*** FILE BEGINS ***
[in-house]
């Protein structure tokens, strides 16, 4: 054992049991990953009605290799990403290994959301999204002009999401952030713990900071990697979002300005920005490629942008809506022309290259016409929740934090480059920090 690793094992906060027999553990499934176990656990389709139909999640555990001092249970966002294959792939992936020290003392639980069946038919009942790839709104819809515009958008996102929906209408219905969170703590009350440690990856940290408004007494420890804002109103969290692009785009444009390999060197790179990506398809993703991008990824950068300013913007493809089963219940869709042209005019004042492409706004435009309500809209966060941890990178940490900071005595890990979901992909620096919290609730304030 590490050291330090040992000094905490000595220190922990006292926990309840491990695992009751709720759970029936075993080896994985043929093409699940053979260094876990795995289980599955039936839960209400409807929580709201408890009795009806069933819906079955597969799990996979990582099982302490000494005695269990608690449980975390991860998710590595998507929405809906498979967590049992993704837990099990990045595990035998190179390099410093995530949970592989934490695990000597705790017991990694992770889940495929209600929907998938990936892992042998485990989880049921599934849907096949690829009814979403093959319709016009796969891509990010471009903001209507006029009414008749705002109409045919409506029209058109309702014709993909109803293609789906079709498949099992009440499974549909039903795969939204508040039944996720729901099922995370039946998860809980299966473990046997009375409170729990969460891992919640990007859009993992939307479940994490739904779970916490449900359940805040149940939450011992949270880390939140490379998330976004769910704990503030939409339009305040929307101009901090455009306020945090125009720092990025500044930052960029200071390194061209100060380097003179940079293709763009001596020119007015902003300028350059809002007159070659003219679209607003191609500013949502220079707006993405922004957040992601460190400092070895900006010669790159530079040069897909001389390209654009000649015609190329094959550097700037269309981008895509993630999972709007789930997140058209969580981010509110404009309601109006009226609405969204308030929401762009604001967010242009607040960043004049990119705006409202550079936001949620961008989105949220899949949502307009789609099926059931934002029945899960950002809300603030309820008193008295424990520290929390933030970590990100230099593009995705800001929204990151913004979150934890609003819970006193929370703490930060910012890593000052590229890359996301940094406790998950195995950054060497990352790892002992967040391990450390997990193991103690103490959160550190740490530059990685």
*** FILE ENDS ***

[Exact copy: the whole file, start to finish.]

[in-house]
């Protein structure tokens, strides 16, 4: 054992049991990953009605290799990403290994959301999204002009999401952030713990900071990697979002300005920005490629942008809506022309290259016409929740934090480059920090 690793094992906060027999553990499934176990656990389709139909999640555990001092249970966002294959792939992936020290003392639980069946038919009942790839709104819809515009958008996102929906209408219905969170703590009350440690990856940290408004007494420890804002109103969290692009785009444009390999060197790179990506398809993703991008990824950068300013913007493809089963219940869709042209005019004042492409706004435009309500809209966060941890990178940490900071005595890990979901992909620096919290609730304030 590490050291330090040992000094905490000595220190922990006292926990309840491990695992009751709720759970029936075993080896994985043929093409699940053979260094876990795995289980599955039936839960209400409807929580709201408890009795009806069933819906079955597969799990996979990582099982302490000494005695269990608690449980975390991860998710590595998507929405809906498979967590049992993704837990099990990045595990035998190179390099410093995530949970592989934490695990000597705790017991990694992770889940495929209600929907998938990936892992042998485990989880049921599934849907096949690829009814979403093959319709016009796969891509990010471009903001209507006029009414008749705002109409045919409506029209058109309702014709993909109803293609789906079709498949099992009440499974549909039903795969939204508040039944996720729901099922995370039946998860809980299966473990046997009375409170729990969460891992919640990007859009993992939307479940994490739904779970916490449900359940805040149940939450011992949270880390939140490379998330976004769910704990503030939409339009305040929307101009901090455009306020945090125009720092990025500044930052960029200071390194061209100060380097003179940079293709763009001596020119007015902003300028350059809002007159070659003219679209607003191609500013949502220079707006993405922004957040992601460190400092070895900006010669790159530079040069897909001389390209654009000649015609190329094959550097700037269309981008895509993630999972709007789930997140058209969580981010509110404009309601109006009226609405969204308030929401762009604001967010242009607040960043004049990119705006409202550079936001949620961008989105949220899949949502307009789609099926059931934002029945899960950002809300603030309820008193008295424990520290929390933030970590990100230099593009995705800001929204990151913004979150934890609003819970006193929370703490930060910012890593000052590229890359996301940094406790998950195995950054060497990352790892002992967040391990450390997990193991103690103490959160550190740490530059990685």